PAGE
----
April 21st, 2017
Research: Crowdfunding Models: Keep-it-All vs. All-or-Nothing
NCFA Canada | Doug Cumming | June 9, 2014
Rewards-based crowdfunding campaigns are commonly offered in one of two models: “Keep-it-All” (KIA) where the entrepreneurial firm sets a fundraising goal and keeps the entire amount raised regardless of whether or not they meet their goal, and “All-or-Nothing” (AON) where the entrepreneurial firm sets a fundraising goal and keeps nothing unless the goal is achieved.
We provide large sample evidence consistent with the view that the usage of AON is a credible signal to the crowd that the entrepreneur commits not to undertake the project if not enough is raised. This signal reduces the risk to the crowd, thereby enabling the AON entrepreneurial firms to set higher goals, raise more money, and be more likely to reach their stated goals.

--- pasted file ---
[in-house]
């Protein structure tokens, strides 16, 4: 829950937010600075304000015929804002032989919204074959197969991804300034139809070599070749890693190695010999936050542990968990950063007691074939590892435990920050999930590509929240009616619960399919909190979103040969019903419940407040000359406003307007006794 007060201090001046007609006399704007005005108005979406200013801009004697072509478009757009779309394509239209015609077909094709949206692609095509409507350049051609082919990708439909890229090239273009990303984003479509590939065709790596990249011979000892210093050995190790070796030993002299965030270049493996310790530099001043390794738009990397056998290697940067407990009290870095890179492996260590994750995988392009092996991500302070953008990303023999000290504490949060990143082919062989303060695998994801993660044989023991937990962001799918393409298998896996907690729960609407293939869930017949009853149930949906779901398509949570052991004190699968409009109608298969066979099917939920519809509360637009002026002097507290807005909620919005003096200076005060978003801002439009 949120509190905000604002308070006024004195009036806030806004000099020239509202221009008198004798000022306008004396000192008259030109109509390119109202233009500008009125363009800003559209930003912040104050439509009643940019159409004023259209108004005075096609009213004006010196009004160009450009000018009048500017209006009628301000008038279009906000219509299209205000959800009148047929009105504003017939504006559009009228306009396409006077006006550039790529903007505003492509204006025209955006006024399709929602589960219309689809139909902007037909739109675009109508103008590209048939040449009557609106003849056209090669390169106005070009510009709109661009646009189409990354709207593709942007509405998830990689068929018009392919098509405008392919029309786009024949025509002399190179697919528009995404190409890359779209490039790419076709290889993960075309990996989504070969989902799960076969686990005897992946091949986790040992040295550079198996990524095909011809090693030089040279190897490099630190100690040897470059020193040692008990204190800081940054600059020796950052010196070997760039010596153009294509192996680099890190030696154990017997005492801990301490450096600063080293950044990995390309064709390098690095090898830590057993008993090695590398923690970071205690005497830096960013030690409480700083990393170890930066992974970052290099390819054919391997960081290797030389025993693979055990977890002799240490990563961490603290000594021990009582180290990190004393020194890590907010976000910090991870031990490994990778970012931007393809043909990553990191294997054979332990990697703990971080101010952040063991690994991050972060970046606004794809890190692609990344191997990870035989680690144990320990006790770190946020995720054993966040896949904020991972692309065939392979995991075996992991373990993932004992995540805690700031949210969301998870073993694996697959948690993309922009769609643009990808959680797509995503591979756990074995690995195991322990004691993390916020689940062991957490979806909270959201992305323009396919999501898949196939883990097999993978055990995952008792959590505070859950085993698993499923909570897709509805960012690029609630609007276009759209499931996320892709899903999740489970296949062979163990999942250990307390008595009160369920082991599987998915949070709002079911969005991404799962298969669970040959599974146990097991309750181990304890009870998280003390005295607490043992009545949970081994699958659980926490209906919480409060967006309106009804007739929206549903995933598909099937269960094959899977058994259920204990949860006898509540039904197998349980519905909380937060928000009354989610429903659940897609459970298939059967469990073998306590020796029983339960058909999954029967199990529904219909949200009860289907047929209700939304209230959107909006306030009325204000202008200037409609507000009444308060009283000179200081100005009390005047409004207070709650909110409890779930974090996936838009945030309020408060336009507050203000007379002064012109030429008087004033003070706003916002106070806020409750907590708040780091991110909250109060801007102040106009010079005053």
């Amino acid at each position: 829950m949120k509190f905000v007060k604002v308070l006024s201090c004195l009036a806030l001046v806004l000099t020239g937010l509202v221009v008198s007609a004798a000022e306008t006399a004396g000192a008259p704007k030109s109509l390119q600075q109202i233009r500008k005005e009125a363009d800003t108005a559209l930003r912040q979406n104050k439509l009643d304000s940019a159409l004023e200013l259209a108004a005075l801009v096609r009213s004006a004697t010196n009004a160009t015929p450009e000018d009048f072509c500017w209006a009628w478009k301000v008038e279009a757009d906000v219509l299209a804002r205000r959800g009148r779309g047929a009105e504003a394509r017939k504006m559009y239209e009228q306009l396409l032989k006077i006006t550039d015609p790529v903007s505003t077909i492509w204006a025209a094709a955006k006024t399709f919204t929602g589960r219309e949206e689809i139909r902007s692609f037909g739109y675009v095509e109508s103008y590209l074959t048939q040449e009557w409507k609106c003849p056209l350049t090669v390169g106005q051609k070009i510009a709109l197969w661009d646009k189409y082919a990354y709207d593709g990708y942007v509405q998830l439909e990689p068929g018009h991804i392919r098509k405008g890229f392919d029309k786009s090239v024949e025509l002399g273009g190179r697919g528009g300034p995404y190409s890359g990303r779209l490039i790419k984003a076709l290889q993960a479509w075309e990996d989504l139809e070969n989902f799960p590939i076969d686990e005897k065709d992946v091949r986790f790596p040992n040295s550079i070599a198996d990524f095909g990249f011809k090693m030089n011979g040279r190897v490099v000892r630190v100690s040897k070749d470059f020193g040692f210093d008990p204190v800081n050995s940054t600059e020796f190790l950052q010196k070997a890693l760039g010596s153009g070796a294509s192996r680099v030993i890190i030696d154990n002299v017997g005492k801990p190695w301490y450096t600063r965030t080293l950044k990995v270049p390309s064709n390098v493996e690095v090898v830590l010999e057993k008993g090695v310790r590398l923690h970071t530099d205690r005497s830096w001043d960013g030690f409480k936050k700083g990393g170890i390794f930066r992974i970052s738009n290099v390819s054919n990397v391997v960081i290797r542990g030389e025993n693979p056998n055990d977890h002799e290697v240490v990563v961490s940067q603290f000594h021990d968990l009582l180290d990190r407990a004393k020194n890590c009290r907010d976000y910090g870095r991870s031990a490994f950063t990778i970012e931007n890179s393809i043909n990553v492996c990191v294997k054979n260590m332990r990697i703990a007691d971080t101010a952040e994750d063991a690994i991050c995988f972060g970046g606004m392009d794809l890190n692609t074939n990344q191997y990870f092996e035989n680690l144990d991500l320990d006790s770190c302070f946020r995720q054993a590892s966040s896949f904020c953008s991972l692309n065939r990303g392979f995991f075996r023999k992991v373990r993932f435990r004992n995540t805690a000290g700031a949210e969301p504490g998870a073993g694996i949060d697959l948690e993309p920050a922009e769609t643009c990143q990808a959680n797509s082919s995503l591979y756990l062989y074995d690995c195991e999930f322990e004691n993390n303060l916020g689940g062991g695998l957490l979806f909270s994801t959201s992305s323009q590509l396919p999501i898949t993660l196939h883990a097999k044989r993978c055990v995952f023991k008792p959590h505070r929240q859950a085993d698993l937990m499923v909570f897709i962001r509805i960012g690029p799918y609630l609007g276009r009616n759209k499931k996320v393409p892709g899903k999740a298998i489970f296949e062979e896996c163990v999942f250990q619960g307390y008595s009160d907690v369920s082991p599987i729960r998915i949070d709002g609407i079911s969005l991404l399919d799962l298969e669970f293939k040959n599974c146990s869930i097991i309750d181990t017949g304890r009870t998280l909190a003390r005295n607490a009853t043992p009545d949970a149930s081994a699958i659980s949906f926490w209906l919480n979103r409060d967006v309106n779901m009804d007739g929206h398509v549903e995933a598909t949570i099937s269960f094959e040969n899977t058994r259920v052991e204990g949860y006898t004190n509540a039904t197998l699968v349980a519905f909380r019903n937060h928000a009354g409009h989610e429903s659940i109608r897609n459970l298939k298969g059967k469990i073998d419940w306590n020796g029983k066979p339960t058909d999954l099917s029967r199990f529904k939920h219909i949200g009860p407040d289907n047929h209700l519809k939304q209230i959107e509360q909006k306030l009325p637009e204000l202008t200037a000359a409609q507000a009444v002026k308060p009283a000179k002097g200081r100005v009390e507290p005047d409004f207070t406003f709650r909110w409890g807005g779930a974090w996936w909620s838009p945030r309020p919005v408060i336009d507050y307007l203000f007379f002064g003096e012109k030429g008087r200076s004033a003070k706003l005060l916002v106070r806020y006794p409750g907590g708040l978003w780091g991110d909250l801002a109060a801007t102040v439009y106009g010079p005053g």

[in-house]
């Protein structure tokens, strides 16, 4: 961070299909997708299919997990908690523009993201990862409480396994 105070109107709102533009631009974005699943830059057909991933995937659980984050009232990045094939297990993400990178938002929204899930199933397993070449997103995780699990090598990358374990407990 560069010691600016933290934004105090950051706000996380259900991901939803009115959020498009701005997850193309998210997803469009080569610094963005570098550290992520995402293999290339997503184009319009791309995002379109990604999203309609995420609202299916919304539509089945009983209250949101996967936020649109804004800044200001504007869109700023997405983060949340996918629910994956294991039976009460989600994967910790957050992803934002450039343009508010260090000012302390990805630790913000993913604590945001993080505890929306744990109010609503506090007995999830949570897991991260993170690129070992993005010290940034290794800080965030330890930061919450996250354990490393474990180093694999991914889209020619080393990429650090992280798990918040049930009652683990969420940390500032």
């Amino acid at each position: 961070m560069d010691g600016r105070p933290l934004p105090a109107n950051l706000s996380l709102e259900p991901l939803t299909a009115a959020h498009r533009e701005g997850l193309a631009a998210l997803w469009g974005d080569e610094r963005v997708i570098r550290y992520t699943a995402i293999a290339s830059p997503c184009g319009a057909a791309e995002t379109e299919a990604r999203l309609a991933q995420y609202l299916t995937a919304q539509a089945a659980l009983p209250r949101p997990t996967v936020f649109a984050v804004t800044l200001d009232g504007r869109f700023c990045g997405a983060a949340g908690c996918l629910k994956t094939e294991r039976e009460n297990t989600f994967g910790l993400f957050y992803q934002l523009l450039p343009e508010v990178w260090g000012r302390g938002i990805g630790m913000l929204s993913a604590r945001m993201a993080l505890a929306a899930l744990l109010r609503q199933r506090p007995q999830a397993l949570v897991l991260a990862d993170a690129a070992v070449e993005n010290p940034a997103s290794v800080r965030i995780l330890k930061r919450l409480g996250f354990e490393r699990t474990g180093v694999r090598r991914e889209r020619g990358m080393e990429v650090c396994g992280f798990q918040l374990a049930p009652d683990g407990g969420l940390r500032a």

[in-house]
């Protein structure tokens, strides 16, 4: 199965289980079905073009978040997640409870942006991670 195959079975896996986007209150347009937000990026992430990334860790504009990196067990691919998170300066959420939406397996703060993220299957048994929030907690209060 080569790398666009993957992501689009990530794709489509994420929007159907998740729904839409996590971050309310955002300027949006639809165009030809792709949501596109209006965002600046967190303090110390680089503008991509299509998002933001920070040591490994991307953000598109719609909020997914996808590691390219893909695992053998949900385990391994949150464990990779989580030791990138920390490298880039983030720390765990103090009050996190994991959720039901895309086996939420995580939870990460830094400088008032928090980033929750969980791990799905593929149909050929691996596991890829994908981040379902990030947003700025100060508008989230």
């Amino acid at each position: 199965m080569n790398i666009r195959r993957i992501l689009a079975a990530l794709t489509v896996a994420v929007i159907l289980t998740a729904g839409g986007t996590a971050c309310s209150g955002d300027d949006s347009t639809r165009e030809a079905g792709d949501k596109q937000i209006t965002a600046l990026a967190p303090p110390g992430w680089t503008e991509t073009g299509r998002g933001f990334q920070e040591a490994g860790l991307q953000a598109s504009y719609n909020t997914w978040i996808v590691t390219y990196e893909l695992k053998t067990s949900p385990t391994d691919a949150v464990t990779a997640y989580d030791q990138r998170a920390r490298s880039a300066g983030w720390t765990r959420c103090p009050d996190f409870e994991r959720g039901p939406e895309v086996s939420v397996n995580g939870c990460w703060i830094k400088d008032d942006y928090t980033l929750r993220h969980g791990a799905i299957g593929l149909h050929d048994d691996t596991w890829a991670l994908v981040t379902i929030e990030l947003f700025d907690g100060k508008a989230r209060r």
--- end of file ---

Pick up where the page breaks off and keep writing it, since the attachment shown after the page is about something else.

In contrast, KIA projects tend to be less successful, since the crowd bears the risk that an entrepreneurial firm undertakes a project that is underfunded and hence more likely to fail after the campaign. Entrepreneurs use the KIA model for scalable projects; that is, projects that are still feasible with partial funding. Further, we provide evidence that the crowd is much more sensitive to information provided by AON projects.
We show that these findings are robust to a number of robustness checks, including but not limited to use of instrumental variables and propensity score matching.
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